In a stinging rebuff to the United Nations and its anti-poverty efforts, Eritrea, one of the poorest countries in Africa, has told the world body that it wants out of its long-term development agreement because the U.N. makes the problem worse, not better.
The reason, given in a January 26 notification letter from the country’s powerful Finance Minister, obtained by Fox News, is that “aid only postpones the basic solutions to crucial development problems by tentatively ameliorating their manifestations without tackling their root causes. The structural, political, economic, etc. damage that it inflicts upon recipient countries is also enormous.” In other words, the government argues, U.N. aid does more harm than good.
Whether that critique, which echoes the complaints of many critics in wealthy donor countries, is the true reason behind the U.N.’s rejection is unclear. Fox News tried to contact the Eritrean finance ministry for further explanations, but was told that the finance minister, Berhane Abrehe, was “unavailable.”
For its part, a spokesman for the United Nations Development Program, which coordinates U.N. activities in the small but strategically placed nation, said that the U.N. and the government “are currently discussing what are the best possible arrangements for post June 2011, taking into consideration the government’s recently-articulated priorities. No decisions have been taken.”
The Eritrean rebuff is another blow for the United Nations in a desperately poor and strife-ridden area of East Africa where the world organization has been struggling to maintain its presence, effectiveness and credibility.
Eritrea (population: 3.6 million) has been a significant factor in the Islamic upheaval that threatens to convert the entire region into chaos. Since 2009, Eritrea has been under U.N. Security Council sanctions, mostly aimed at arms trafficking, for its role in supporting the Islamic insurgency in nearby Somalia. The Somali civil war, in turn, puts pressure on Eritrea’s closest rival, Ethiopia, which occupies areas that Eritrea claims as its own.
Whether the Security Council sanctions have, in turn, provoked the latest clampdown on U.N. humanitarian activity is unclear.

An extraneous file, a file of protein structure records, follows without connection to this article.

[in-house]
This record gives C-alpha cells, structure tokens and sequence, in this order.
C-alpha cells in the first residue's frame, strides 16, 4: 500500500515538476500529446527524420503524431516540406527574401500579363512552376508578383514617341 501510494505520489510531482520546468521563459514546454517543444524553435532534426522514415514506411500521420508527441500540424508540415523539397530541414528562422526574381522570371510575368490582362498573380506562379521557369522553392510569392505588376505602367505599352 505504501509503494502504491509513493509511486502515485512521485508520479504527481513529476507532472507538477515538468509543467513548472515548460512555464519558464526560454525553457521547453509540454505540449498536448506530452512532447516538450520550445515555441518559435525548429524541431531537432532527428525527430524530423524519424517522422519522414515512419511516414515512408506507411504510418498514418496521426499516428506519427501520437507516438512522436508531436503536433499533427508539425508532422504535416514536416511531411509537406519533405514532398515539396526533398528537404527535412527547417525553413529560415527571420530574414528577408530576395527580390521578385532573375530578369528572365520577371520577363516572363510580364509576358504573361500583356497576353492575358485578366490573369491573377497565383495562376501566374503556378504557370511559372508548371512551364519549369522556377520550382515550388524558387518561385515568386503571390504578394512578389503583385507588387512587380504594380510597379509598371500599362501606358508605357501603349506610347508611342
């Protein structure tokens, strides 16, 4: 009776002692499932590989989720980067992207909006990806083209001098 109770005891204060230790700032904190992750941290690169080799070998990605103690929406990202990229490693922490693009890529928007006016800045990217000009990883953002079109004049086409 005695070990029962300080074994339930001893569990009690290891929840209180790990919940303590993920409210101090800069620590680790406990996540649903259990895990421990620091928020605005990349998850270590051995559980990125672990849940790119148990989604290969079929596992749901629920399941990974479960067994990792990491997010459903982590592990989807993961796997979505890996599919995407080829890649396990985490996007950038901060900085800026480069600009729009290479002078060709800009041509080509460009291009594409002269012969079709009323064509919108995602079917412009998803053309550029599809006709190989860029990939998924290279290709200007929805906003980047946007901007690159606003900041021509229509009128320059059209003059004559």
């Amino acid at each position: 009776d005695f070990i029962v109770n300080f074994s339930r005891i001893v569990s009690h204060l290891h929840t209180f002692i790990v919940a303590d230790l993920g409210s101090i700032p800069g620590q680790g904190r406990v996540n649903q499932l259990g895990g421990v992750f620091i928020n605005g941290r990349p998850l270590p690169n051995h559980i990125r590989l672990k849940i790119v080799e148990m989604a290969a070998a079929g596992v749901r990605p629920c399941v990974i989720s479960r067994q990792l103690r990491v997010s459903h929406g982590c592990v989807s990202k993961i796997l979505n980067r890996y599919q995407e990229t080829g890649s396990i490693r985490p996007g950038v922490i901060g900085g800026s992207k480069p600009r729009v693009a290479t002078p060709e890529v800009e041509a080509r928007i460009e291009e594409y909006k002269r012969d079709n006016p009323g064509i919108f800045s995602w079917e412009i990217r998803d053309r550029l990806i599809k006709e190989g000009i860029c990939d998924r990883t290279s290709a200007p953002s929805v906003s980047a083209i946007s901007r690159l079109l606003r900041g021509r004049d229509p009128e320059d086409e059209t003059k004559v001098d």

Former U.S. Ambassador to the U.N. John Bolton (a Fox News contributor) held that position while a U.N. peacekeeping operation failed to maintain a neutral zone between Eritrea and Ethiopia. Bolton says: “There is always a possibility of war breaking out again between the two countries, and instability generally in the whole region a la Somalia. I suspect this is about reducing the international presence in Eritrea so they can do in greater secrecy whatever it is they have in mind.”
More than a dozen U.N. agencies work in Eritrea on a wide variety of programs covered by a United Nations Development Assistance Framework (UNDAF), an umbrella agreement that covers their integrated operations, and also provides for monitoring and evaluation of their programs. The current Eritrean UNDAF runs from 2006 until June 2011.
Under the five-year plan, the U.N. was supposed to spend about $90.3 million (in a country with a per-capita income of about $700 annually) on everything from vaccination programs to HIV transmission education to education and food production to civil service reform.
According to the finance ministry letter, most of those activities will be discontinued, though the document says the government will stay engaged with “a few, select U.N. agencies,” which are unnamed. Most of the acceptable U.N. activity will be aimed at seeking and improving water supplies in the drought-stricken nation, and improving sanitation.
A UNDP spokesman said the organization hoped to make lemonade out of that limitation by gaining “an opportunity for the U.N. system to scale up its support in these sectors.”
Just which U.N. agencies would be allowed to keep operating is unknown. Several approached by Fox News said their position was still unclear.
No U.N. personnel, however, would be allowed to “freely and directly approach” Eritrean individuals or organizations that would benefit from their activities, according to the finance ministry letter.
Whether the rejection will have any spillover effect on other countries in the region is equally unknown
George Russell is executive editor of Fox News